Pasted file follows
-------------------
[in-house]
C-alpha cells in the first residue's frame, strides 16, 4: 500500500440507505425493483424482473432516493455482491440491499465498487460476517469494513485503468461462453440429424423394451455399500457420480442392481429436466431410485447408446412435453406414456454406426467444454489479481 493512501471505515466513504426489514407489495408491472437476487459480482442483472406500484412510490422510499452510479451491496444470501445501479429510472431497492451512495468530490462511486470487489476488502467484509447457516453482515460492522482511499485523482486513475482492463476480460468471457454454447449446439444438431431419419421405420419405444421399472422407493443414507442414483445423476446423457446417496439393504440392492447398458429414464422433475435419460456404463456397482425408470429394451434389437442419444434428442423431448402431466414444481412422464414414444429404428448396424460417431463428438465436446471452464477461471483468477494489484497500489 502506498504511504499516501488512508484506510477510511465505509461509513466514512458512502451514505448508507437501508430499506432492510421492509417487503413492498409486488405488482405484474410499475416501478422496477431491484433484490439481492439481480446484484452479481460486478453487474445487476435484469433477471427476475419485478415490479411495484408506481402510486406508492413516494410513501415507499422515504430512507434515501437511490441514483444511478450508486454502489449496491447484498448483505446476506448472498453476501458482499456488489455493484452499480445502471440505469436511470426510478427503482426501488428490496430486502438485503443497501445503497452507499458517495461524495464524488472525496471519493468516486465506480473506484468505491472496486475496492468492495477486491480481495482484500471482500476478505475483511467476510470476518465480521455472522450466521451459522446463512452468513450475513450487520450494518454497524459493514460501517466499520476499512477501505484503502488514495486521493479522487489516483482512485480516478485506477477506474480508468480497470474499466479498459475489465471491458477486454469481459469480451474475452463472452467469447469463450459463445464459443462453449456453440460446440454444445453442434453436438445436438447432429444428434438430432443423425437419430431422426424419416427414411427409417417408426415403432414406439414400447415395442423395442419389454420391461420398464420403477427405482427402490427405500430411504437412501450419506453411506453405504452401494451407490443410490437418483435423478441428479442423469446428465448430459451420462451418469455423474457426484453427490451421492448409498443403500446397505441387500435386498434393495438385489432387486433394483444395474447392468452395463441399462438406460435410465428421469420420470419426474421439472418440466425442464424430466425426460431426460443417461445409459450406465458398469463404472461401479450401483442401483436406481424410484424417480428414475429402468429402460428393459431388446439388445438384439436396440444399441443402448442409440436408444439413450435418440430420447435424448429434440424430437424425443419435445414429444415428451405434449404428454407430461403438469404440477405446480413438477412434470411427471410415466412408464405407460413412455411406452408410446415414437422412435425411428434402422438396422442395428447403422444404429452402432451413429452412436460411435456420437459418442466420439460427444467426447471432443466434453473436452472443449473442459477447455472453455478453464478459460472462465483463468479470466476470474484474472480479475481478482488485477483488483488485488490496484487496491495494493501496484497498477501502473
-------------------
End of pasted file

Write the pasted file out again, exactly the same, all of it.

[in-house]
C-alpha cells in the first residue's frame, strides 16, 4: 500500500440507505425493483424482473432516493455482491440491499465498487460476517469494513485503468461462453440429424423394451455399500457420480442392481429436466431410485447408446412435453406414456454406426467444454489479481 493512501471505515466513504426489514407489495408491472437476487459480482442483472406500484412510490422510499452510479451491496444470501445501479429510472431497492451512495468530490462511486470487489476488502467484509447457516453482515460492522482511499485523482486513475482492463476480460468471457454454447449446439444438431431419419421405420419405444421399472422407493443414507442414483445423476446423457446417496439393504440392492447398458429414464422433475435419460456404463456397482425408470429394451434389437442419444434428442423431448402431466414444481412422464414414444429404428448396424460417431463428438465436446471452464477461471483468477494489484497500489 502506498504511504499516501488512508484506510477510511465505509461509513466514512458512502451514505448508507437501508430499506432492510421492509417487503413492498409486488405488482405484474410499475416501478422496477431491484433484490439481492439481480446484484452479481460486478453487474445487476435484469433477471427476475419485478415490479411495484408506481402510486406508492413516494410513501415507499422515504430512507434515501437511490441514483444511478450508486454502489449496491447484498448483505446476506448472498453476501458482499456488489455493484452499480445502471440505469436511470426510478427503482426501488428490496430486502438485503443497501445503497452507499458517495461524495464524488472525496471519493468516486465506480473506484468505491472496486475496492468492495477486491480481495482484500471482500476478505475483511467476510470476518465480521455472522450466521451459522446463512452468513450475513450487520450494518454497524459493514460501517466499520476499512477501505484503502488514495486521493479522487489516483482512485480516478485506477477506474480508468480497470474499466479498459475489465471491458477486454469481459469480451474475452463472452467469447469463450459463445464459443462453449456453440460446440454444445453442434453436438445436438447432429444428434438430432443423425437419430431422426424419416427414411427409417417408426415403432414406439414400447415395442423395442419389454420391461420398464420403477427405482427402490427405500430411504437412501450419506453411506453405504452401494451407490443410490437418483435423478441428479442423469446428465448430459451420462451418469455423474457426484453427490451421492448409498443403500446397505441387500435386498434393495438385489432387486433394483444395474447392468452395463441399462438406460435410465428421469420420470419426474421439472418440466425442464424430466425426460431426460443417461445409459450406465458398469463404472461401479450401483442401483436406481424410484424417480428414475429402468429402460428393459431388446439388445438384439436396440444399441443402448442409440436408444439413450435418440430420447435424448429434440424430437424425443419435445414429444415428451405434449404428454407430461403438469404440477405446480413438477412434470411427471410415466412408464405407460413412455411406452408410446415414437422412435425411428434402422438396422442395428447403422444404429452402432451413429452412436460411435456420437459418442466420439460427444467426447471432443466434453473436452472443449473442459477447455472453455478453464478459460472462465483463468479470466476470474484474472480479475481478482488485477483488483488485488490496484487496491495494493501496484497498477501502473